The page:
A Florida judge on Tuesday set bail for George Zimmerman at $9,000 and ordered a number of conditions for his freedom - including that he not possess weapons - while he awaits trial on charges he pointed a shotgun at his girlfriend, CNN's Alina Machado reports.
He was released from the John E. Polk Correctional Facility on Tuesday afternoon. He didn't speak with the media. It was unclear where he was headed.
Zimmerman was arrested Monday at his girlfriend's Apopka home, four months after he was acquitted of murdering teenager Trayvon Martin.
Earlier, Zimmerman said little as a judge, during Zimmerman's first appearance Tuesday afternoon in Seminole County court, said he found probable cause for Zimmerman's arrest on a felony charge of aggravated assault and misdemeanor counts of domestic violence battery and criminal mischief. Zimmerman's arraignment has been scheduled for January 7.
A prosecutor revealed a new allegation against Zimmerman while trying to argue for a higher bail - that Zimmerman tried to choke his girlfriend a week and a half before Monday's alleged shotgun incident, and that Zimmerman had talked about suicide.
Psychotherapist Robi Ludwig weighs in with her analysis on Zimmerman's behavior and why he can't seem to get out of trouble. (SEE VIDEO BELOW)
"My sense, always, about George is that he sees life through a very paranoid lens. So he sees people as out to get him,” Ludwig says.
“I think he's somebody who is into power and control. He needs to be in control of his inner personal relationships. And as we know, you can’t script relationships. What happens with someone like a George Zimmerman is, he then gets angry. He doesn't have the verbal skills, the know-how to reduce conflict in nonviolent way.”
Despite the call for him to step aside after he publicly admitted Tuesday using crack cocaine, Toronto Mayor Rob Ford said he will not step down and will run for re-election next year, CNN's Paula Newton reports.
"I was elected to do a job and that is exactly what I am going to continue doing," he said during a news conference Tuesday at his office. "We live in a democracy and on October 27, 2014, I want the people of this great city to decide if they want Rob Ford to be their mayor."
Earlier Tuesday, after months of dodging allegations, Ford told reporters that he smoked crack cocaine about a year ago - probably, he said, during a "drunken stupor."
"Yes, I have smoked crack cocaine. But ... do I? Am I an addict? No," Ford said.
"Probably in one of my drunken stupors, probably approximately about a year ago," he said about the cocaine use.
Ford said later that he knew he had embarrassed everyone in the city and "I will be forever sorry."
He promised the people of Canada's largest city that his mistakes will "never ever, ever happen again."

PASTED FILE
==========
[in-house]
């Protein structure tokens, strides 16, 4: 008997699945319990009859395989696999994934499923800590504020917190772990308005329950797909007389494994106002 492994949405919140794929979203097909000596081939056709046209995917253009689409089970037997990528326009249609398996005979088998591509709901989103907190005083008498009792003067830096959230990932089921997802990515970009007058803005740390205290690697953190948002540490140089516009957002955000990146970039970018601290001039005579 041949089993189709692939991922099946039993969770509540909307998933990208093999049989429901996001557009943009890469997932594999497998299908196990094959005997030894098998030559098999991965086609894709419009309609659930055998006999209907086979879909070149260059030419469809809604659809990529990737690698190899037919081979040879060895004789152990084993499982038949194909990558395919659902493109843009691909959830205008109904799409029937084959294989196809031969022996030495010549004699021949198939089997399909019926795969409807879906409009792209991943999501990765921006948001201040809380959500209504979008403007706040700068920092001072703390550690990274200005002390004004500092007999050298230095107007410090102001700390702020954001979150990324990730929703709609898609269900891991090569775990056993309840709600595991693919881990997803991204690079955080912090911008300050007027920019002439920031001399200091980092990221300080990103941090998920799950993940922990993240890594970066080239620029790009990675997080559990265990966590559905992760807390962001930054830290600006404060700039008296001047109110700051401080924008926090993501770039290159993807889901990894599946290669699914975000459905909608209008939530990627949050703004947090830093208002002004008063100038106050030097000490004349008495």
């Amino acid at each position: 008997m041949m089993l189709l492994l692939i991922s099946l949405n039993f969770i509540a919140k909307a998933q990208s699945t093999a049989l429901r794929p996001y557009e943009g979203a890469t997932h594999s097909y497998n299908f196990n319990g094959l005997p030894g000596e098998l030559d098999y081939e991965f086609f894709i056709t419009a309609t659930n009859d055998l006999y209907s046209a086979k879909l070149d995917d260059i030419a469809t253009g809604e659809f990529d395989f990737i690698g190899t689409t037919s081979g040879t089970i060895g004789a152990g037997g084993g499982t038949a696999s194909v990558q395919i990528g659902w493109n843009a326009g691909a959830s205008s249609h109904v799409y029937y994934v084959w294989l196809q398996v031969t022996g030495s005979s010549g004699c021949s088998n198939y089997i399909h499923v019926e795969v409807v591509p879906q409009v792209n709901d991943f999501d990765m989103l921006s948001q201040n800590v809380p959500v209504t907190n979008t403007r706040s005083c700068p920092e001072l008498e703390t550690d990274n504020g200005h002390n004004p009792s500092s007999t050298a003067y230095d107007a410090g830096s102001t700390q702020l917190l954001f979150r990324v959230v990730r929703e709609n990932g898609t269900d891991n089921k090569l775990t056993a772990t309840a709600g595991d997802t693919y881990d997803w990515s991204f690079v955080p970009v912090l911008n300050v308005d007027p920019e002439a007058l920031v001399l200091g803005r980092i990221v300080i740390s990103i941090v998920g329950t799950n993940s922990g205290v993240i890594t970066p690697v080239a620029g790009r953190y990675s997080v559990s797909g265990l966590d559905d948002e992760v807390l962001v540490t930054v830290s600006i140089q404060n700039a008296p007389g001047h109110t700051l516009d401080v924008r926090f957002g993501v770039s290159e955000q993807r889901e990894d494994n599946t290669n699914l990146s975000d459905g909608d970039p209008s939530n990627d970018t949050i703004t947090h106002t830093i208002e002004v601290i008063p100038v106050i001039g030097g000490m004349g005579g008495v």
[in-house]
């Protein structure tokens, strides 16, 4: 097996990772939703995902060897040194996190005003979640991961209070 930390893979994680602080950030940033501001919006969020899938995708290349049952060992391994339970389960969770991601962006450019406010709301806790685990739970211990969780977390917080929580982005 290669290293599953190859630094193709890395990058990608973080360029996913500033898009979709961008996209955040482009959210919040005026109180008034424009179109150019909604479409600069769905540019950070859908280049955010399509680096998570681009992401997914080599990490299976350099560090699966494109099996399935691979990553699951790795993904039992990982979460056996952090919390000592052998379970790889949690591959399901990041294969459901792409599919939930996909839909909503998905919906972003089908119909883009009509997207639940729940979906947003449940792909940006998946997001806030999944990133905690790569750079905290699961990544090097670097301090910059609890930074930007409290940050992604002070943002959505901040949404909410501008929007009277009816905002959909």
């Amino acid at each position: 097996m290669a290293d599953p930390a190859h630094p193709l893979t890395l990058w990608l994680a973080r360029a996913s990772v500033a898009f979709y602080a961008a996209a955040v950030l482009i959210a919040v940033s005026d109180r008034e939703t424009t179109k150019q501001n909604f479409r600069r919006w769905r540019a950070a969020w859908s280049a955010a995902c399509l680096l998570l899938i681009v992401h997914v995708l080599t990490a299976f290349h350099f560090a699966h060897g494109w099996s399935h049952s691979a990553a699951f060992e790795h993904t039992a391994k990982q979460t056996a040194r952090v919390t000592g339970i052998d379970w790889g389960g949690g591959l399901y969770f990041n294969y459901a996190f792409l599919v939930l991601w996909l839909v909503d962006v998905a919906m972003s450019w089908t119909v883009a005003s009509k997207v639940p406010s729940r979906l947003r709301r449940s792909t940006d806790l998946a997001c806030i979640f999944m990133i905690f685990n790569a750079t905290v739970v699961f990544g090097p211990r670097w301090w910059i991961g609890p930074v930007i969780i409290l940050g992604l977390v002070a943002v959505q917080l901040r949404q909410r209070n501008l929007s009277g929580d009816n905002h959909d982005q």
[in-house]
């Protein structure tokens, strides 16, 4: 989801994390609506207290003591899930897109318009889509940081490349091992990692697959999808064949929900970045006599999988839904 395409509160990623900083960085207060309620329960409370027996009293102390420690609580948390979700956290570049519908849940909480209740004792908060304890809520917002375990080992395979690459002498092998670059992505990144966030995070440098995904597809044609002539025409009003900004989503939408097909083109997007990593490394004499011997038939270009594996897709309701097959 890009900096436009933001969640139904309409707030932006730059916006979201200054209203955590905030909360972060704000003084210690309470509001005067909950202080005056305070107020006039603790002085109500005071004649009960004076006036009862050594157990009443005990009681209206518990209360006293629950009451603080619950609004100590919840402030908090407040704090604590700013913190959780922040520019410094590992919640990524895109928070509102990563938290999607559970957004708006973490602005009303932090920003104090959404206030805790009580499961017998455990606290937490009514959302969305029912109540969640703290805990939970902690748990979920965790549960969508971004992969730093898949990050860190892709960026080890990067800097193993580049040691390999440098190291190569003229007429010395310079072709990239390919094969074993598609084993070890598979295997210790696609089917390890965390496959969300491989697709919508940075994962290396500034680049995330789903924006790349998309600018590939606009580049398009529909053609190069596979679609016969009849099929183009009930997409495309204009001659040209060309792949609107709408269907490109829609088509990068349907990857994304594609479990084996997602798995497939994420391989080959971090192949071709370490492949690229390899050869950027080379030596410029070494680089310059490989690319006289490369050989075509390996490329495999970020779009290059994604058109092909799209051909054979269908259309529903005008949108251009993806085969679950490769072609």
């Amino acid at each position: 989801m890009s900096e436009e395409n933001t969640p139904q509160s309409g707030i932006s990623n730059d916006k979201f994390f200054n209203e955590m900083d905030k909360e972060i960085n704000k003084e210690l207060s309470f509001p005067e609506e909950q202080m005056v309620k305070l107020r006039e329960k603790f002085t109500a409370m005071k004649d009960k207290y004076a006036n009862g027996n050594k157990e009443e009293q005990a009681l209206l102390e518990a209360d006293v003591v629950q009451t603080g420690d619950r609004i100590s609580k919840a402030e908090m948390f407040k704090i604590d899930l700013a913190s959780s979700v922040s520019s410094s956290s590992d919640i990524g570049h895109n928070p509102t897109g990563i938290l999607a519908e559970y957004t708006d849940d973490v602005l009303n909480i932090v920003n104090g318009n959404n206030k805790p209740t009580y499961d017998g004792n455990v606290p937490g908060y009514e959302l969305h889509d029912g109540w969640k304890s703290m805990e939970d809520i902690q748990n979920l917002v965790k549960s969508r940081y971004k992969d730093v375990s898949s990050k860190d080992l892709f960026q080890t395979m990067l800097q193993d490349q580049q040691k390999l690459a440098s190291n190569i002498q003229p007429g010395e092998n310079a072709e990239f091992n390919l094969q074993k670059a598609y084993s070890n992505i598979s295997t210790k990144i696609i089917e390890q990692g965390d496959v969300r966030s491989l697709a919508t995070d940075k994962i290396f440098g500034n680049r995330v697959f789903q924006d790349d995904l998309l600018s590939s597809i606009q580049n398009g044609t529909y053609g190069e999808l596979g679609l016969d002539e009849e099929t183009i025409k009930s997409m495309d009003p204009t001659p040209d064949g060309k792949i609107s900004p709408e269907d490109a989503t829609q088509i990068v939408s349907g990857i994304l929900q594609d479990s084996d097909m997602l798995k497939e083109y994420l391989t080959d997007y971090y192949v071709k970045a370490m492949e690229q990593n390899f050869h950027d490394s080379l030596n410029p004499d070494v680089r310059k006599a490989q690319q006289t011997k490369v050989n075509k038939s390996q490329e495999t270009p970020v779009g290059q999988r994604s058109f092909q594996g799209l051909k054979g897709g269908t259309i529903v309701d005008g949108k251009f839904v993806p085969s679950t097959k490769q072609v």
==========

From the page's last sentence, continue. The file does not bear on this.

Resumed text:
Pressure on Ford, 44, increased last week when Toronto's police chief announced investigators recovered a video of the mayor that purportedly shows him smoking a crack pipe. That followed allegations in two media reports in May that a video showed Ford using crack cocaine last winter.
Dwivedi believes that motion has a chance to pass.
“I would say the word inside Council and around City Hall is that there is a lot of support for this movement,” Dwivedi says. “How can anybody realistically get anything done when the mayor admitted to smoking crack cocaine?”
The head of the National Security Agency denied Tuesday that the United States collected telephone and e-mail records directly from European citizens, calling reports based on leaks by Edward Snowden "completely false."
“Incredible to see the heads of the most secretive organizations in the U.S. speaking out publicly and openly defending surveillance at home and abroad. They said emphatically that the White House would have known of the spying, but they added the president might not have known of specific targets, and they fought back hard against the storyline that the U.S. is the only country in the business of spying on its allies,” reports CNN’s Jim Sciutto.
"To be perfectly clear, this is not information that we collected on European citizens. It represents information that we, and our NATO allies, have collected in defense of our countries and in support of military operations," Army Gen. Keith Alexander, the NSA director, told a House committee reviewing the agency's surveillance activities.
“Much of the what they defended was the kind of megadeta or using leads to follow up and figure out if they’re terrorists,” CNN’s Fareed Zakaria says.
“I think people understand that. The European public is very disquieted that they’re being spied by this American spy agency.”
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The statement by Alexander before the House Intelligence Committee came as a number of lawmakers called for changes to the way intelligence is collected.
The hearing, billed as a discussion of potential changes to the 35-year-old Foreign Intelligence Surveillance Act, commonly known as FISA, follows a report by the German magazine Der Spiegel that the NSA monitored German Chancellor Angela Merkel's cell phone. Some reports also suggest the United States carried out surveillance on French and Spanish citizens.